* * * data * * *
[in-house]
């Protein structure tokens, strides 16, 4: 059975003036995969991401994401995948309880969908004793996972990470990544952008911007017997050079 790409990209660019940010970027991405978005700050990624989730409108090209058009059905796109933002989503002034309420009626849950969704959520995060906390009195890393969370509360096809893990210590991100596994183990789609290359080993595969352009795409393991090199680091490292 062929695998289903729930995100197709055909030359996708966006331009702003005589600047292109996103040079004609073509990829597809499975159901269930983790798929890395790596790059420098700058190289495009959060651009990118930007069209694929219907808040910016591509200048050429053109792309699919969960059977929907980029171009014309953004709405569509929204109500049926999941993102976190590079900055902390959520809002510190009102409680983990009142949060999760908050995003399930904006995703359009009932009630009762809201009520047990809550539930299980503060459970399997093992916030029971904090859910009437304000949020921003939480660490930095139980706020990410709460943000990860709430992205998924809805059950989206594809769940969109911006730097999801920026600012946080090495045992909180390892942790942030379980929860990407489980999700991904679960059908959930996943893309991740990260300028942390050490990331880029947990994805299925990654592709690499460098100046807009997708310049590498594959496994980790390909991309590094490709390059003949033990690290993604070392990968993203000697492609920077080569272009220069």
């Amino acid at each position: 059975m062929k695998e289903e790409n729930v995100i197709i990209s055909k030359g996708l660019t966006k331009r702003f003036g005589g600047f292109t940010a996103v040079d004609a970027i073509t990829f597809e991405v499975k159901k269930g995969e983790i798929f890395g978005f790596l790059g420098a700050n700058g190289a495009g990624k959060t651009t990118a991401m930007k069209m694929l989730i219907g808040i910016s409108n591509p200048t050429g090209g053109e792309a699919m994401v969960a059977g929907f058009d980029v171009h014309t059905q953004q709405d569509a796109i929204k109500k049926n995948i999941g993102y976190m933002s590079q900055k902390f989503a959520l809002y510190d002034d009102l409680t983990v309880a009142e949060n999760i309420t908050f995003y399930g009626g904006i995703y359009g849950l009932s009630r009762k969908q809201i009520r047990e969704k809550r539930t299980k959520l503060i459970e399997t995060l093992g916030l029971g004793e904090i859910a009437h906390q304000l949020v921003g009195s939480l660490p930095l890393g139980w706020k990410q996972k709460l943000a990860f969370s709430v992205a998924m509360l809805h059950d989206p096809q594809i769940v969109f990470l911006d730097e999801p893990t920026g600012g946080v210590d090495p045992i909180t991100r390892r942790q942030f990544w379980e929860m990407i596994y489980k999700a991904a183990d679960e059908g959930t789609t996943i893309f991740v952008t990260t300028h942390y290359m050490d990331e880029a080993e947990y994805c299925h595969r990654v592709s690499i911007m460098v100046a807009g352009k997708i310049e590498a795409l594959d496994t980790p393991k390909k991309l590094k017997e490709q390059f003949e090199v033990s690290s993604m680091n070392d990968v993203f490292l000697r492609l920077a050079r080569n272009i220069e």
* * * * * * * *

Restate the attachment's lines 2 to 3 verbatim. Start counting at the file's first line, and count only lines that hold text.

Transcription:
């Protein structure tokens, strides 16, 4: 059975003036995969991401994401995948309880969908004793996972990470990544952008911007017997050079 790409990209660019940010970027991405978005700050990624989730409108090209058009059905796109933002989503002034309420009626849950969704959520995060906390009195890393969370509360096809893990210590991100596994183990789609290359080993595969352009795409393991090199680091490292 062929695998289903729930995100197709055909030359996708966006331009702003005589600047292109996103040079004609073509990829597809499975159901269930983790798929890395790596790059420098700058190289495009959060651009990118930007069209694929219907808040910016591509200048050429053109792309699919969960059977929907980029171009014309953004709405569509929204109500049926999941993102976190590079900055902390959520809002510190009102409680983990009142949060999760908050995003399930904006995703359009009932009630009762809201009520047990809550539930299980503060459970399997093992916030029971904090859910009437304000949020921003939480660490930095139980706020990410709460943000990860709430992205998924809805059950989206594809769940969109911006730097999801920026600012946080090495045992909180390892942790942030379980929860990407489980999700991904679960059908959930996943893309991740990260300028942390050490990331880029947990994805299925990654592709690499460098100046807009997708310049590498594959496994980790390909991309590094490709390059003949033990690290993604070392990968993203000697492609920077080569272009220069």
């Amino acid at each position: 059975m062929k695998e289903e790409n729930v995100i197709i990209s055909k030359g996708l660019t966006k331009r702003f003036g005589g600047f292109t940010a996103v040079d004609a970027i073509t990829f597809e991405v499975k159901k269930g995969e983790i798929f890395g978005f790596l790059g420098a700050n700058g190289a495009g990624k959060t651009t990118a991401m930007k069209m694929l989730i219907g808040i910016s409108n591509p200048t050429g090209g053109e792309a699919m994401v969960a059977g929907f058009d980029v171009h014309t059905q953004q709405d569509a796109i929204k109500k049926n995948i999941g993102y976190m933002s590079q900055k902390f989503a959520l809002y510190d002034d009102l409680t983990v309880a009142e949060n999760i309420t908050f995003y399930g009626g904006i995703y359009g849950l009932s009630r009762k969908q809201i009520r047990e969704k809550r539930t299980k959520l503060i459970e399997t995060l093992g916030l029971g004793e904090i859910a009437h906390q304000l949020v921003g009195s939480l660490p930095l890393g139980w706020k990410q996972k709460l943000a990860f969370s709430v992205a998924m509360l809805h059950d989206p096809q594809i769940v969109f990470l911006d730097e999801p893990t920026g600012g946080v210590d090495p045992i909180t991100r390892r942790q942030f990544w379980e929860m990407i596994y489980k999700a991904a183990d679960e059908g959930t789609t996943i893309f991740v952008t990260t300028h942390y290359m050490d990331e880029a080993e947990y994805c299925h595969r990654v592709s690499i911007m460098v100046a807009g352009k997708i310049e590498a795409l594959d496994t980790p393991k390909k991309l590094k017997e490709q390059f003949e090199v033990s690290s993604m680091n070392d990968v993203f490292l000697r492609l920077a050079r080569n272009i220069e």